Zika Virus, a disquieting and alarming infection that is linked to thousands of babies being born with abnormally small heads, is spreading intensely across the globe.
Recently, this Virus is causing a flaring health scare across tropical and subtropical regions of the America, where it has almost spread to over 20 countries. The latest cases of Zika have been reported in Arkansas, California & Virginia.
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The Zika virus got its name from Zika forest in Uganda, Africa. It was first detected in Rhesus monkey in 1947 and was reported in Humans in 1952. It is transmitted by the Aedes Aegypti mosquito, which is also responsible for the spread of dengue and chikungunya.
Zika virus is catching global attention due to its alarming connection with microcephaly, a neurological disorder in babies being born with abnormally small heads. Babies born with microcephaly have slow brain development and limited life expectancy.
It is a lifetime disorder with unrecognized treatment. In some cases, infants show no signs other than small head size, but doctors still need to examine their growth regularly.
Reports from several countries, most notably Brazil, has reported 150 cases of microcephaly and more than 3,500 cases since October 2015 which shows a remarkable upsurge of this deadly state of order.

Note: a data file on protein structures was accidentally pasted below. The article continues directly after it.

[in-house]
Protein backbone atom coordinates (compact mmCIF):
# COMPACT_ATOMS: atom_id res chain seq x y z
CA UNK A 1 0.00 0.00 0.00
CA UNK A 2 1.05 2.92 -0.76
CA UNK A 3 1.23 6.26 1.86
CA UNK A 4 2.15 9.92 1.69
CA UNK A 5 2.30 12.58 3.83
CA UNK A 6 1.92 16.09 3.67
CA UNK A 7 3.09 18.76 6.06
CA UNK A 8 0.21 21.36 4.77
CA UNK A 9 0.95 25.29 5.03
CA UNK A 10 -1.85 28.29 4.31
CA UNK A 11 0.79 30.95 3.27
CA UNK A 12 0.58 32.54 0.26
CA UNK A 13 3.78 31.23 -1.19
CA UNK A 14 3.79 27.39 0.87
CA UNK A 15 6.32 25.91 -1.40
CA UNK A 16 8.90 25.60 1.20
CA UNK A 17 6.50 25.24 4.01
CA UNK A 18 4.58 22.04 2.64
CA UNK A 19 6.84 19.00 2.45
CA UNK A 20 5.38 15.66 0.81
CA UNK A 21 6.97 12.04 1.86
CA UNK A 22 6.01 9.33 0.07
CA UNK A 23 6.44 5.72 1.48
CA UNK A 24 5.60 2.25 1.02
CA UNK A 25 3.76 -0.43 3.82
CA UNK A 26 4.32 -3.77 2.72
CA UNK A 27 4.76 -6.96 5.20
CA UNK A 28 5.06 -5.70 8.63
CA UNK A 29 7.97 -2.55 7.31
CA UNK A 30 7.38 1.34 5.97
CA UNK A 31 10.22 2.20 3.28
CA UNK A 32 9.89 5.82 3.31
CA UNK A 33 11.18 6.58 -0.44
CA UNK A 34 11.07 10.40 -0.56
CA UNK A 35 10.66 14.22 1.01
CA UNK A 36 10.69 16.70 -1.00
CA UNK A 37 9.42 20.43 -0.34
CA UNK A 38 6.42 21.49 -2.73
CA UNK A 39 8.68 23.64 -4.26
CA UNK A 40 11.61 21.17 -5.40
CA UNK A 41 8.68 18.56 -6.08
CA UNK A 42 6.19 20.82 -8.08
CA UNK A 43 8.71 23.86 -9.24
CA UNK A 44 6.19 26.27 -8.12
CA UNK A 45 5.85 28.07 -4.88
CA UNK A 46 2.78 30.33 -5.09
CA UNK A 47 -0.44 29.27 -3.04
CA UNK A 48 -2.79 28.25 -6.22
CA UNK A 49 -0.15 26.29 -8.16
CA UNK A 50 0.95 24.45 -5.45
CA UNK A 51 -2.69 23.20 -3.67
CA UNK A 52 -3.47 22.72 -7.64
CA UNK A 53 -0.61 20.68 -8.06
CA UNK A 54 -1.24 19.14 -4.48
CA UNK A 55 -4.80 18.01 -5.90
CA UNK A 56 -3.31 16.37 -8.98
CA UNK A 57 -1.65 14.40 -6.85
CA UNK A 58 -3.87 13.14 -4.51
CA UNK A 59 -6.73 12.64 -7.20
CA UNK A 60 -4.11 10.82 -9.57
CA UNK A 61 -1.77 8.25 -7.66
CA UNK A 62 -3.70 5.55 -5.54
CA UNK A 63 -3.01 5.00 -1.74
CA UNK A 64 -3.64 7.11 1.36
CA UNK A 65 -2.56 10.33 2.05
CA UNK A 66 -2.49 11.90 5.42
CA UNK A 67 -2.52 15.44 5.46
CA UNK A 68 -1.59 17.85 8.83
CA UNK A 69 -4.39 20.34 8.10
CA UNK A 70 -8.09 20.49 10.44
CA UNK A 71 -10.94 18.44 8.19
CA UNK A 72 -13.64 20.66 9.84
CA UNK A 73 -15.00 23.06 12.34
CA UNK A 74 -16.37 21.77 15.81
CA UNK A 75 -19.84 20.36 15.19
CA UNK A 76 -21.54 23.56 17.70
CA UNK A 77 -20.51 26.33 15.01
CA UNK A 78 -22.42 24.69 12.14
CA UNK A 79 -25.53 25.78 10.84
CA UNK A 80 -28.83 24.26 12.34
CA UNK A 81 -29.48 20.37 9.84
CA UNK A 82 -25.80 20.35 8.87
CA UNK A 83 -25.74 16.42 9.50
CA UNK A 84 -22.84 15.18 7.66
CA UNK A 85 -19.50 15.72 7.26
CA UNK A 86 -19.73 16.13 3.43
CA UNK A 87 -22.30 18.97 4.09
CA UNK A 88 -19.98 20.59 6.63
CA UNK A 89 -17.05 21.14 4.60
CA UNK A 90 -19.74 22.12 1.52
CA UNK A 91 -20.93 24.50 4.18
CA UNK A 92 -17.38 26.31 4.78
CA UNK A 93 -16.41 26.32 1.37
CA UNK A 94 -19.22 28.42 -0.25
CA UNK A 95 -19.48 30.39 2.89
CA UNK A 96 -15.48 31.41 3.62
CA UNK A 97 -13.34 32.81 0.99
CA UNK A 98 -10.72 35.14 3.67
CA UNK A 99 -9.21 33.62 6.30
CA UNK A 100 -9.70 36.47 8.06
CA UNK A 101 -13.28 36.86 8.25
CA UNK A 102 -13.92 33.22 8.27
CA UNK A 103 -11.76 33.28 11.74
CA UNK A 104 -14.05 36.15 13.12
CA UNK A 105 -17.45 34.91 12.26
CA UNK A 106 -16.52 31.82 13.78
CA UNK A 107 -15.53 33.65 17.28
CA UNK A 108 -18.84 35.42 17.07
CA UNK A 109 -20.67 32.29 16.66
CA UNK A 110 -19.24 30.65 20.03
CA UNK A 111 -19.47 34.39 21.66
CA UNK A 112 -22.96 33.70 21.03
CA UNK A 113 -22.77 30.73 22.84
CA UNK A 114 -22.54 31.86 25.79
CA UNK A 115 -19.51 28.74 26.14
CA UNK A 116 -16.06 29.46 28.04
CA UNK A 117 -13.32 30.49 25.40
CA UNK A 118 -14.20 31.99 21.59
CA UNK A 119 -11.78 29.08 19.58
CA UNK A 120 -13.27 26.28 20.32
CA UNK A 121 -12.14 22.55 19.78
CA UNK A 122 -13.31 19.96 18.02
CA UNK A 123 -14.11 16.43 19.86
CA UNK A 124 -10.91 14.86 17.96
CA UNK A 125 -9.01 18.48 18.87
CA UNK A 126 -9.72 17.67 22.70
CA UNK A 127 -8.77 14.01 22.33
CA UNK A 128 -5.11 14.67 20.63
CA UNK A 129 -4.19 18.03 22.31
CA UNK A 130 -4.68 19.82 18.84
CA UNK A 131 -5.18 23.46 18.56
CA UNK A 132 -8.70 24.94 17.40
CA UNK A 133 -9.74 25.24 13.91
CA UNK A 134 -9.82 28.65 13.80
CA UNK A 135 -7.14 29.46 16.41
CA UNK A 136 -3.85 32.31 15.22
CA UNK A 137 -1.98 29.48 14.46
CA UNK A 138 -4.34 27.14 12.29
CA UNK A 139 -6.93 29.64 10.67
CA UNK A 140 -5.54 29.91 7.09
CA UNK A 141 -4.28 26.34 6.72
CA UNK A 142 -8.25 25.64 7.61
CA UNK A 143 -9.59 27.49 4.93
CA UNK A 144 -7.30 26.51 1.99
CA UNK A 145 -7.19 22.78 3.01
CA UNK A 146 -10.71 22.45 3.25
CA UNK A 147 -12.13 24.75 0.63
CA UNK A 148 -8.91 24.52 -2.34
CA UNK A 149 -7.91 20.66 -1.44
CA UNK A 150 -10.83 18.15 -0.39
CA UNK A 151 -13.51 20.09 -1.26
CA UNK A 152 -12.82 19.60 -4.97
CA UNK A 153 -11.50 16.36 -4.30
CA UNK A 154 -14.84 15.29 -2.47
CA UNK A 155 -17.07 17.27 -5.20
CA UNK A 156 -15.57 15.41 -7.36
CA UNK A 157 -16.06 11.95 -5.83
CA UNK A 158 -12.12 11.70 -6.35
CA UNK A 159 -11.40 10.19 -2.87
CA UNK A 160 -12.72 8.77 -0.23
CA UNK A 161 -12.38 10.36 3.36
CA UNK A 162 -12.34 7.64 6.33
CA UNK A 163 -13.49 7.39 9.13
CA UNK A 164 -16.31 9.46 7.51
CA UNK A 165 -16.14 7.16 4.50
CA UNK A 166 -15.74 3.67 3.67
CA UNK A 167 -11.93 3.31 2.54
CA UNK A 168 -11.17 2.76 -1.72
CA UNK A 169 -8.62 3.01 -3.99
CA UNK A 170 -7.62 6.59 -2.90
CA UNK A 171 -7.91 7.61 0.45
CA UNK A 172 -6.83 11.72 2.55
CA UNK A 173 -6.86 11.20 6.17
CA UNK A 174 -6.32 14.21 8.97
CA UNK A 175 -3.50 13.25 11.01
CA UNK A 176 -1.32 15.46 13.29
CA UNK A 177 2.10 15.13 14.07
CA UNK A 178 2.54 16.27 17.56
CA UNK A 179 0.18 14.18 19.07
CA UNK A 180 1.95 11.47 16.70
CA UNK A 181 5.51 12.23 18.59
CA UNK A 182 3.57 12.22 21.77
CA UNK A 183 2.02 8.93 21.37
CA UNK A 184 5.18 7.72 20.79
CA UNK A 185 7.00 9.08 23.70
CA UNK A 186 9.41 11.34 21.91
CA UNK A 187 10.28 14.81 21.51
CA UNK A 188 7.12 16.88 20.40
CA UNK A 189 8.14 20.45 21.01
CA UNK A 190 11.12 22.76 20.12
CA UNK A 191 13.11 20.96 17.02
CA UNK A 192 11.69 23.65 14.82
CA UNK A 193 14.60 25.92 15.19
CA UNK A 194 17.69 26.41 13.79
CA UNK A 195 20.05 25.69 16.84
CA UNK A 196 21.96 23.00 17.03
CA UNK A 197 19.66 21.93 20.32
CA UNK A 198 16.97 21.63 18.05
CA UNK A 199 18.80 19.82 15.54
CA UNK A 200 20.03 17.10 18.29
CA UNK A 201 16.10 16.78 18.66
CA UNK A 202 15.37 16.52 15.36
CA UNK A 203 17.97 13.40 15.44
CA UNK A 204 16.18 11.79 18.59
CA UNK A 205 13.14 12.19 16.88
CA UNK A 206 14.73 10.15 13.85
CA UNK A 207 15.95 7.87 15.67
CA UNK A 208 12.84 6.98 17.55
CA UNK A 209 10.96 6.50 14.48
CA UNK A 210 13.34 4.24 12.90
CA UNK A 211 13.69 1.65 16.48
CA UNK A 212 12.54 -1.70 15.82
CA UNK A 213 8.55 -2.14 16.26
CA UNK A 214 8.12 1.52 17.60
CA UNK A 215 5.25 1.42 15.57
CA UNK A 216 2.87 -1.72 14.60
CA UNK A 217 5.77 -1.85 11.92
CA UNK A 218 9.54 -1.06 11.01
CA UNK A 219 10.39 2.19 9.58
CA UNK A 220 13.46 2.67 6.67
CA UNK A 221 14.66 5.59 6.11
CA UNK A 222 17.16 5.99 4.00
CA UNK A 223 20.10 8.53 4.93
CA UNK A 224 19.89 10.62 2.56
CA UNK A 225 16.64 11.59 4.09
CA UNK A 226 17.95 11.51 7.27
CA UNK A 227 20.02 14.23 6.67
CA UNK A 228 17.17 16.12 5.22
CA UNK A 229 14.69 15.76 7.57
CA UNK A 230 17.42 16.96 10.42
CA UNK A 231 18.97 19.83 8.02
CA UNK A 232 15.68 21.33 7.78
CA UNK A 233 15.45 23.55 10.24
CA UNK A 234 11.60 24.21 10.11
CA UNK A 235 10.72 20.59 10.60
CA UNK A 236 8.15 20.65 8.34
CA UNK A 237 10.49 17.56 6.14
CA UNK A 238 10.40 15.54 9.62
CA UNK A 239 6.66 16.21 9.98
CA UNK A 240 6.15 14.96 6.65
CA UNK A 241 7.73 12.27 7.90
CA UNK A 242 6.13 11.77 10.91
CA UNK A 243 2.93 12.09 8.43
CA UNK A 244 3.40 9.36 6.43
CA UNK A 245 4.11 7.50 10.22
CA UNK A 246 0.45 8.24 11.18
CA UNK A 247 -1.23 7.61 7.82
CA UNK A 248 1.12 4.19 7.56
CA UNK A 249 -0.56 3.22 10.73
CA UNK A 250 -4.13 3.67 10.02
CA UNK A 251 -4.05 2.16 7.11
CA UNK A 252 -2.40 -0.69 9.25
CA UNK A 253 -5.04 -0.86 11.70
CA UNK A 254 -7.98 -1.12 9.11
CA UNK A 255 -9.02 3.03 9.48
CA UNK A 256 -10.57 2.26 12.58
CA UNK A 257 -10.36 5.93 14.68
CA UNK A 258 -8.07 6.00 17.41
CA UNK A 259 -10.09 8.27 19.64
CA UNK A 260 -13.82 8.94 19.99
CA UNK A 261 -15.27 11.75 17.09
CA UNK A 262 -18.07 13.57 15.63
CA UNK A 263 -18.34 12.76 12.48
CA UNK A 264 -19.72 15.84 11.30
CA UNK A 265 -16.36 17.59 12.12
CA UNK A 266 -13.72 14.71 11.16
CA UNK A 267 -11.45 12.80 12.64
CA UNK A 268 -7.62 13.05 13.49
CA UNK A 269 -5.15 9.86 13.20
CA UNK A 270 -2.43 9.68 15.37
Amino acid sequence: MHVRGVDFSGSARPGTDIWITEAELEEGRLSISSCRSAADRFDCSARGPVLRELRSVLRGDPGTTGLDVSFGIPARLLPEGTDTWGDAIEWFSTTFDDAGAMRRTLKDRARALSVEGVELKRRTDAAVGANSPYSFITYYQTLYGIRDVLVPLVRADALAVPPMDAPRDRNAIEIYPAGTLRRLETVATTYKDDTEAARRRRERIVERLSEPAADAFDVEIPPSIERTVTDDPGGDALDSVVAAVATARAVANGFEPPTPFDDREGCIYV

Guillain-Barre Syndrome, a rare autoimmune disorder that causes life-threating paralysis is also found linked to Zika virus in many countries.
Zika virus is transmitted by mosquitoes of Aedes species. When an Aedes mosquito bites someone with an active infection and then spread the virus by biting others and the cycle goes on.
The Zika virus has been found mainly in tropical regions of Africa, Pacific Islands, and Southeast Asia. An outbreak of the disease in Brazil led to an alarming alert by Pan America Health Organization last May.
Due to the presence of Aedes species mosquitoes throughout the world, it is more likely to spread to new countries in coming days.
Hospitalization is uncommon and symptoms usually last for several days up to a week.
No specific vaccines or medications are available yet to treat Zika Virus infection.
Still you can go for these medications and tips to relieve symptoms.
Researchers are constantly working in laboratories around the world trying to create a Zika vaccine. Until those efforts become successful, health officials are implementing a traditional mosquito control technique that includes Emptying standing water receptacles where mosquitoes breed and Spraying Pesticides.